Eifo Efi Superposition offers the possibility for infinite readings. We hope that to superimpose is neither wasteful nor imposed. Rather, compositional abundance enables consideration of the intertwining of conscious and unconscious—the interacting of thought, perception, sensation, and the virtual.
Another Play on Sight
William Blake If the doors of perception were cleansed every thing would appear to man as it is, infinite.
Ioannis Let’s talk about the floor.
Fabrice We knew early on that we wanted to create a new and different environment for Eifo Efi, one that would build upon our experience in P.A.D. (2007), Z.E.R.O. (2009), and Cover Up (2011) using materials and light to divert/obstruct. The task was to stimulate the sensorial—to enhance or alter normal ways of seeing. We chose a mirror-like floor covering that scatters and reflects the visual image of our bodies.
Liz Much can be read into this choice, ranging from referencing Deleuzian taproots to the Lacanian mirror stage.
MAMAZA Read into it what you will. For us the interest was more formal: pure enhancement of visual experience. It’s an effect that is real and continuous throughout the piece. It supports (we hope) playful imagination and a sense of infinite depth.
Eifo Efi A technology to experience your experiencing.
A Play on Sight
Liz I’m surprised that you’re emphasizing sight so much. This piece for me was absolutely an auditory composition.
MAMAZA Our initial intent was to cultivate a way of watching. We made scenic constructions that blur and hide movements within a stream of resemblance, knowing that we were also infolding our action within a field of spoken language.
Eifo Efi Where does a viewer’s attention land, when his or her eyes wander in space looking at the performance?
MAMAZA What is the origin of an action that we witness? Where does it emerge from and when does it start to emerge? When do we see it? Who is causing what? What is the cause of who?
Wikipedia Since space is a homogeneous, quantitative multiplicity, duration becomes juxtaposed and converted into a succession of distinct parts, one coming after the other and therefore “caused” by one another. Nothing within a duration can be the cause of anything else within it.
MAMAZA Watching or experiencing becomes a quest or a pursuit of differentiation. While each moment is different, over time the experience of constant elaboration forms an intricate assemblage, a cycle of scenic events. The sheer multiplicity of elements that resemble each other eventually unify, amalgamating the space in a complex way.
Liz I want to tell everyone that this is a dance piece, even though you are talking a lot. Although spoken text has appeared as an aspect of your work since your initial collaboration on the duet P.A.D. in 2007, with Eifo Efi “talking” is fundamental— stream of consciousness, stream of commentary, associative, dialogic, paradoxical, and fantastical. It seems not at the expense of movement but rather as fundamental to movement production and composition.
Eifo Efi Perhaps we prefer the word talking because it seems less wed to an “about” or spoken object and more open to forms of listening. We consider this piece a dance piece. Dance as (among things) the nonseperation between environment, performers, and imagination, and the movement between these aspects. As our colleague David Kern said, “movement as speaking and speaking as movement.”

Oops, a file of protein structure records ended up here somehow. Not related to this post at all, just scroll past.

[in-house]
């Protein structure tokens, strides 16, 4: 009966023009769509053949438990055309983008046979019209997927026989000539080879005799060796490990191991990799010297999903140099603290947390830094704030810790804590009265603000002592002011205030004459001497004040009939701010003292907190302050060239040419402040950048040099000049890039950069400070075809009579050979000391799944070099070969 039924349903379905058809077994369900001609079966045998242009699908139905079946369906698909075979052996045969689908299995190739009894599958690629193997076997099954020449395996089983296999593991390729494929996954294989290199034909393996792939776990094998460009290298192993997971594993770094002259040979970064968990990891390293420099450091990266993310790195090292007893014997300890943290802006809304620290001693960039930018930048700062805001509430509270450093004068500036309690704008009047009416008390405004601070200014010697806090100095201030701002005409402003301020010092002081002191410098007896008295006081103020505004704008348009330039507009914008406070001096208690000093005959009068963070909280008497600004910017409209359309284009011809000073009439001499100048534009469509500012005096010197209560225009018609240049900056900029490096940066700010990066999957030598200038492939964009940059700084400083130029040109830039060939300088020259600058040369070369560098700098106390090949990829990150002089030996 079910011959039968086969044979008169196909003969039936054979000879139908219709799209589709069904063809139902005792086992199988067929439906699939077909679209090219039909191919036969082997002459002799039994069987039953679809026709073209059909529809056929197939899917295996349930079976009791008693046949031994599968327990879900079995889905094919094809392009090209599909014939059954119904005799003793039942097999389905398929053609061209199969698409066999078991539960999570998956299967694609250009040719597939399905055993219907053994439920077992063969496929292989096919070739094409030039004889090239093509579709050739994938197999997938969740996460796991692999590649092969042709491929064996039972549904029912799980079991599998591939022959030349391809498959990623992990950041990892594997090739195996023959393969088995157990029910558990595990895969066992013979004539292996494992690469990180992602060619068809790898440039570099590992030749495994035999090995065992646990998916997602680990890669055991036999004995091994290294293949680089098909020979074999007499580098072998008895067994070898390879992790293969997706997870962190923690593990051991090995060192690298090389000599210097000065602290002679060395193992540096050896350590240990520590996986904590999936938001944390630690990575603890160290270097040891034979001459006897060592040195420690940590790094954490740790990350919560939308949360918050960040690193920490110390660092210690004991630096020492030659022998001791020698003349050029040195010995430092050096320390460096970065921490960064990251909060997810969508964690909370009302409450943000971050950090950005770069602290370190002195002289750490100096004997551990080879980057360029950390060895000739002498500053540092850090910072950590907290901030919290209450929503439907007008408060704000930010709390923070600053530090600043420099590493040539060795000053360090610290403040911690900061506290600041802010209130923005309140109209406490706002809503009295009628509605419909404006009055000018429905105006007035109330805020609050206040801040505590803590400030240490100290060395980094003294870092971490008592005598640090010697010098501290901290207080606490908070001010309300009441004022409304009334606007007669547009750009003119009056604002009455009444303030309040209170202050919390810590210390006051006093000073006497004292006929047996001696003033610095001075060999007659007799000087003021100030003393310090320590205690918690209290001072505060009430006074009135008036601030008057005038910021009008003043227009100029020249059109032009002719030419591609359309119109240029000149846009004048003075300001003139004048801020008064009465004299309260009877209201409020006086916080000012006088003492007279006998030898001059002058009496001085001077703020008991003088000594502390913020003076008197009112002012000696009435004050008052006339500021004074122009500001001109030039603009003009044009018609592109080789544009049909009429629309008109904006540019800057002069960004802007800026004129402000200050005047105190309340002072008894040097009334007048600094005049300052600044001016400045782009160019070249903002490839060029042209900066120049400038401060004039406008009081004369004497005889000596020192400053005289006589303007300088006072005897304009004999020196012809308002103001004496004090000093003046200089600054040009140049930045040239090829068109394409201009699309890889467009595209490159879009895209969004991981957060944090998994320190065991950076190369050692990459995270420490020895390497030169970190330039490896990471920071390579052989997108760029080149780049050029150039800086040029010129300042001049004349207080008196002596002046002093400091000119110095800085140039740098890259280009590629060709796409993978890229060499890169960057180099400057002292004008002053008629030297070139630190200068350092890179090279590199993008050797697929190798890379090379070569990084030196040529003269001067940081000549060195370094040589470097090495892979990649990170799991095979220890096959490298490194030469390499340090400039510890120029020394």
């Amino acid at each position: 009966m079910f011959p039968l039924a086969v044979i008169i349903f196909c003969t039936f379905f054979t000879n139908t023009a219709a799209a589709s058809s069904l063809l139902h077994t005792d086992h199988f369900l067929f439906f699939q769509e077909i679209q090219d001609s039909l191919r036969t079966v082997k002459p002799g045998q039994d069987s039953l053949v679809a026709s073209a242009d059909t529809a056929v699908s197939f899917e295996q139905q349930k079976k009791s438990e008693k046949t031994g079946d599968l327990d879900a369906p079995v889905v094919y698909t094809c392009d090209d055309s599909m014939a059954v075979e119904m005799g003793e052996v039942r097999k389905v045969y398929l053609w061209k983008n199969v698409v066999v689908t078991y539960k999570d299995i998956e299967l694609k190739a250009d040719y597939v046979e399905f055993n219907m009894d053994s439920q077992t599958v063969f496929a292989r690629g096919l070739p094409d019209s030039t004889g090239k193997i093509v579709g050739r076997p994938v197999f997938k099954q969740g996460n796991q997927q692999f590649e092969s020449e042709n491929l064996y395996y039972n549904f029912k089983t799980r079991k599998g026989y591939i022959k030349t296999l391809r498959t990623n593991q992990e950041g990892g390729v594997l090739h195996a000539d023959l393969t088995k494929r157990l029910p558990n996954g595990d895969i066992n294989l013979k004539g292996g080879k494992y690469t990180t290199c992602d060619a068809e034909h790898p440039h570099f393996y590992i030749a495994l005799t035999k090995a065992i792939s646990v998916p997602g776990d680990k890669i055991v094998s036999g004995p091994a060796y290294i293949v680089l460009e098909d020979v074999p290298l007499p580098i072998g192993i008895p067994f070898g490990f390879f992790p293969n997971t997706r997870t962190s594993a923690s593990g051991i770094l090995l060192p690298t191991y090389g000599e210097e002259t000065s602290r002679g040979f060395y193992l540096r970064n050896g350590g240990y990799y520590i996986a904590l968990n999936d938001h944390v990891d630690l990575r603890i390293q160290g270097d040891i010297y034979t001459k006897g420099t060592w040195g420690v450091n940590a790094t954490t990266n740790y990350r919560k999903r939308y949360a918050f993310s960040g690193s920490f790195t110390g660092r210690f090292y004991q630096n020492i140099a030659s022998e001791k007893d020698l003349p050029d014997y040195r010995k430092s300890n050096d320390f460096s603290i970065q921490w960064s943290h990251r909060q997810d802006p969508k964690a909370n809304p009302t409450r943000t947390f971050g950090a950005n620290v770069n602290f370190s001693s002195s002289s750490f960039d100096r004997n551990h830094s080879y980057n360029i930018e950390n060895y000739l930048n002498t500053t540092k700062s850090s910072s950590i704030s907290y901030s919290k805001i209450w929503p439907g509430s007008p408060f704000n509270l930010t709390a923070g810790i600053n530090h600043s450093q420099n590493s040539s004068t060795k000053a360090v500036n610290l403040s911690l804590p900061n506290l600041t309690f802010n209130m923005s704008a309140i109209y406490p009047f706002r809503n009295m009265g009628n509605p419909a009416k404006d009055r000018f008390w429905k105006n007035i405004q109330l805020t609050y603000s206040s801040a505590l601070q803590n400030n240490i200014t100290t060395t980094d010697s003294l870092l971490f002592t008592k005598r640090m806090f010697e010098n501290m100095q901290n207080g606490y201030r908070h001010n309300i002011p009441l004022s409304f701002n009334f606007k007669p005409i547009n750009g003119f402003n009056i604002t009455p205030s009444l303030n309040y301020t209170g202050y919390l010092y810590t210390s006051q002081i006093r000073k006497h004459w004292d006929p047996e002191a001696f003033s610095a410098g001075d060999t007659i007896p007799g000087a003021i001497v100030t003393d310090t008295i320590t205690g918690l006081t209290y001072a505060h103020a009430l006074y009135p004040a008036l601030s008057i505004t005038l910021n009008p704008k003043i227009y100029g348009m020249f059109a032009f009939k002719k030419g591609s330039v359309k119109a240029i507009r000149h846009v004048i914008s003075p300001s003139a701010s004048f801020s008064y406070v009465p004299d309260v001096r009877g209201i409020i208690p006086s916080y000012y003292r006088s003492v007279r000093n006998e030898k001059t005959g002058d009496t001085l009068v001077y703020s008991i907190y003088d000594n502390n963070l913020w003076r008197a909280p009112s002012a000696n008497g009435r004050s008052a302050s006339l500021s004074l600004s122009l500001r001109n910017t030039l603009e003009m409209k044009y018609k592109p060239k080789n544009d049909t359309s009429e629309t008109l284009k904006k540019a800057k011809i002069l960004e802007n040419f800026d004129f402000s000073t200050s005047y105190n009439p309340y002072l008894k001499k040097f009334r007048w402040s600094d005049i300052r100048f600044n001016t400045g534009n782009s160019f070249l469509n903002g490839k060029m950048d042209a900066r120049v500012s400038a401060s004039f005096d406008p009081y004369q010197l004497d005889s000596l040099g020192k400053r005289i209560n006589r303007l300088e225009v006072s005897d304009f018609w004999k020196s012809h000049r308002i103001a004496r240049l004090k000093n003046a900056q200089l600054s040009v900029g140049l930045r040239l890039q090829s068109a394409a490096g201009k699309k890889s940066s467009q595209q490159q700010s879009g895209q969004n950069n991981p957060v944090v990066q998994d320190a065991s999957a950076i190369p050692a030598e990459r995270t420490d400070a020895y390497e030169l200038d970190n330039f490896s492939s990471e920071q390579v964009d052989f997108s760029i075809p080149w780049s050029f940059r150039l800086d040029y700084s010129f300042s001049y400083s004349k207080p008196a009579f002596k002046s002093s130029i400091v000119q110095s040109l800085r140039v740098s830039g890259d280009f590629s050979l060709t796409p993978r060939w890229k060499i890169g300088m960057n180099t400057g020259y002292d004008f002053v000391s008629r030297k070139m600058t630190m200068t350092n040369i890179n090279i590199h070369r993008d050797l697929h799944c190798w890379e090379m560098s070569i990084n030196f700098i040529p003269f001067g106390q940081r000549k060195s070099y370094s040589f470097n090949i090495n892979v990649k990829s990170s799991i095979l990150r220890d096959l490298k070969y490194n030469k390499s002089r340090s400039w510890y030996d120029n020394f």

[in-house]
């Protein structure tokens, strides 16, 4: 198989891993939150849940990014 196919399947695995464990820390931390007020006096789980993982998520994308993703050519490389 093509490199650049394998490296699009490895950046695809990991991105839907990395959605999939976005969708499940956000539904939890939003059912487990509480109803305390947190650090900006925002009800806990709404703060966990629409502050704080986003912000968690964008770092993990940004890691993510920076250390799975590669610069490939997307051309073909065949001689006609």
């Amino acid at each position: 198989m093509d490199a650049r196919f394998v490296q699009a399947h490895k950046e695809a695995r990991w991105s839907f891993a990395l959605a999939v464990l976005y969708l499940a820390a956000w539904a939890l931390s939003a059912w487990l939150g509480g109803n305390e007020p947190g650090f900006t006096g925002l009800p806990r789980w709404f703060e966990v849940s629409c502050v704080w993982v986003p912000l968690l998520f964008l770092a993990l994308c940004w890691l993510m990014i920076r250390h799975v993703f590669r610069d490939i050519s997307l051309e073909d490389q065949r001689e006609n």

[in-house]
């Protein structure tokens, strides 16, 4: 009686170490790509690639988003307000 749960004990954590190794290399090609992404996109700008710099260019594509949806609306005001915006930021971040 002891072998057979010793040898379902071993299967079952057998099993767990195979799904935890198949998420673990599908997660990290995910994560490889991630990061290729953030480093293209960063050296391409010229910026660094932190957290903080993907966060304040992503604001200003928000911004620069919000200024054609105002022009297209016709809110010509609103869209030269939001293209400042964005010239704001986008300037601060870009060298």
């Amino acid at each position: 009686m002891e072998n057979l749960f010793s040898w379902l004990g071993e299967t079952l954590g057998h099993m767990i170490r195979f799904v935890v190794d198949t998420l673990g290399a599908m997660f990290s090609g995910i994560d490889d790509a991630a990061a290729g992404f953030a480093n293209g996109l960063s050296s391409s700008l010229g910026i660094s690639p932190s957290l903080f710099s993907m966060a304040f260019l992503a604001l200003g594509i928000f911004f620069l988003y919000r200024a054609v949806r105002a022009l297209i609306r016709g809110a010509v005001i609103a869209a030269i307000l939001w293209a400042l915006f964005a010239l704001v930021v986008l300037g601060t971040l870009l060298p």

Liz Can you tell me using simple language what you are doing or talking about in the performance?
MAMAZA Most of the time we are describing clear situations. At times we converse or address each other, but primarily we speak simultaneously, without pause, describing elaborate constructions of spaces and people within them. There are scores but we prefer not to talk about those here, other than to say that the situations are specific, yet still abstract and ambiguous. Within all this, we distinguish, compare, imagine, invent, and find.
Eifo Efi Our duality as co-speaking co-inventors, extends to the audience, as they are invited to make sense or imagine with.
Liz The sociality of the duet seems an inescapable force in this work, as ties that entangle power structures that could produce a singular vision. Moreover, it seems that admitting your co-constituency with collaborators past and future extends to the moment of being with the audience. Sociality abstracted, divisions and power structures are considered and felt.
MAMAZA A “post-conceptual” approach suggests inclusion of tools leading to a process of re-invention of methods, rather than exclusion and negation of approaches. Two principles within this are, first, to examine the work from the perspective of experience, or the experiencing, of the audience members and performers, and secondly, to invest the theatrical space and its context by the constant questioning of what is at the core of collaborative work.
Liz It seems that the goal is not to tame or singularize theatrical representation, but to problematize the modes through which it is created and understood. There is the alchemy of how compositional choices generate real possibility, and the acceptance of how the piece is co-constituted by your/the audience’s diverse modes of attention and personal modes of aesthetic experience. Rather than to negate, fragment, or empty representation, for me Eifo Efi is an alternative abundance that embraces the confusing, distorted, and paradoxical.